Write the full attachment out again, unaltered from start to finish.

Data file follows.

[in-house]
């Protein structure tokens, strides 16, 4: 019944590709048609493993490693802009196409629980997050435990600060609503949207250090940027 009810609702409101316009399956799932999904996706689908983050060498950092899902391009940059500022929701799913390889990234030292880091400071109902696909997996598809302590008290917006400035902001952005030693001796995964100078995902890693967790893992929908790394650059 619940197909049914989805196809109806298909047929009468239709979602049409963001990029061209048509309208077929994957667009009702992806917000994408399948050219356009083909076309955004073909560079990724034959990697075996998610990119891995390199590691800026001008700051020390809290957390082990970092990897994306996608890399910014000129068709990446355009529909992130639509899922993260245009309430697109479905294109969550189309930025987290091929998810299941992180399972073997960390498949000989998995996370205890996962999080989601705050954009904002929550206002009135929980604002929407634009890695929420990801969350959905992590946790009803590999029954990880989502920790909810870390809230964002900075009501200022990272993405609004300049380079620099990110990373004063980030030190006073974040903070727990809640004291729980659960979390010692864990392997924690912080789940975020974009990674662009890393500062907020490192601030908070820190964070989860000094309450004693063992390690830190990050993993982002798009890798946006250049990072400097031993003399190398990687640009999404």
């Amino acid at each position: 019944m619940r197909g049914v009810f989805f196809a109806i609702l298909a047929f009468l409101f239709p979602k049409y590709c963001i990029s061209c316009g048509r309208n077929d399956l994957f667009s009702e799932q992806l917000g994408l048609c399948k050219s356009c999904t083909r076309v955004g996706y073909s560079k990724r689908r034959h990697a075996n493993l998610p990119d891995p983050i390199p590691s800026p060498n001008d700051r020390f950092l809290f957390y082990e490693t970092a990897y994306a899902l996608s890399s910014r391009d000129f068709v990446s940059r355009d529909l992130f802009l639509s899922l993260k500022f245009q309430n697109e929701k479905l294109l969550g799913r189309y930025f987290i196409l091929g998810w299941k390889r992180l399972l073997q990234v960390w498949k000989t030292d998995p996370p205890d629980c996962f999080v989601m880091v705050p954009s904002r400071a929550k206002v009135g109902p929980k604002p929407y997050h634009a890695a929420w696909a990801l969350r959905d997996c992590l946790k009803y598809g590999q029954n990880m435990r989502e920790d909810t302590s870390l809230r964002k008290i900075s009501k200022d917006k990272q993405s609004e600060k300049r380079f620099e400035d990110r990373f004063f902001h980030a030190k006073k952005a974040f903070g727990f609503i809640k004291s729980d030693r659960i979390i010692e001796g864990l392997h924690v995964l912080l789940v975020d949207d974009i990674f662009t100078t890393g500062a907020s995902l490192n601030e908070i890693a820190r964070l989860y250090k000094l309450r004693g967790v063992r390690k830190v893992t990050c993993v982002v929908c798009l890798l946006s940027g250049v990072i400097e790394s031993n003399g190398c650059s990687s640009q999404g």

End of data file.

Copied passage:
[in-house]
């Protein structure tokens, strides 16, 4: 019944590709048609493993490693802009196409629980997050435990600060609503949207250090940027 009810609702409101316009399956799932999904996706689908983050060498950092899902391009940059500022929701799913390889990234030292880091400071109902696909997996598809302590008290917006400035902001952005030693001796995964100078995902890693967790893992929908790394650059 619940197909049914989805196809109806298909047929009468239709979602049409963001990029061209048509309208077929994957667009009702992806917000994408399948050219356009083909076309955004073909560079990724034959990697075996998610990119891995390199590691800026001008700051020390809290957390082990970092990897994306996608890399910014000129068709990446355009529909992130639509899922993260245009309430697109479905294109969550189309930025987290091929998810299941992180399972073997960390498949000989998995996370205890996962999080989601705050954009904002929550206002009135929980604002929407634009890695929420990801969350959905992590946790009803590999029954990880989502920790909810870390809230964002900075009501200022990272993405609004300049380079620099990110990373004063980030030190006073974040903070727990809640004291729980659960979390010692864990392997924690912080789940975020974009990674662009890393500062907020490192601030908070820190964070989860000094309450004693063992390690830190990050993993982002798009890798946006250049990072400097031993003399190398990687640009999404």
């Amino acid at each position: 019944m619940r197909g049914v009810f989805f196809a109806i609702l298909a047929f009468l409101f239709p979602k049409y590709c963001i990029s061209c316009g048509r309208n077929d399956l994957f667009s009702e799932q992806l917000g994408l048609c399948k050219s356009c999904t083909r076309v955004g996706y073909s560079k990724r689908r034959h990697a075996n493993l998610p990119d891995p983050i390199p590691s800026p060498n001008d700051r020390f950092l809290f957390y082990e490693t970092a990897y994306a899902l996608s890399s910014r391009d000129f068709v990446s940059r355009d529909l992130f802009l639509s899922l993260k500022f245009q309430n697109e929701k479905l294109l969550g799913r189309y930025f987290i196409l091929g998810w299941k390889r992180l399972l073997q990234v960390w498949k000989t030292d998995p996370p205890d629980c996962f999080v989601m880091v705050p954009s904002r400071a929550k206002v009135g109902p929980k604002p929407y997050h634009a890695a929420w696909a990801l969350r959905d997996c992590l946790k009803y598809g590999q029954n990880m435990r989502e920790d909810t302590s870390l809230r964002k008290i900075s009501k200022d917006k990272q993405s609004e600060k300049r380079f620099e400035d990110r990373f004063f902001h980030a030190k006073k952005a974040f903070g727990f609503i809640k004291s729980d030693r659960i979390i010692e001796g864990l392997h924690v995964l912080l789940v975020d949207d974009i990674f662009t100078t890393g500062a907020s995902l490192n601030e908070i890693a820190r964070l989860y250090k000094l309450r004693g967790v063992r390690k830190v893992t990050c993993v982002v929908c798009l890798l946006s940027g250049v990072i400097e790394s031993n003399g190398c650059s990687s640009q999404g």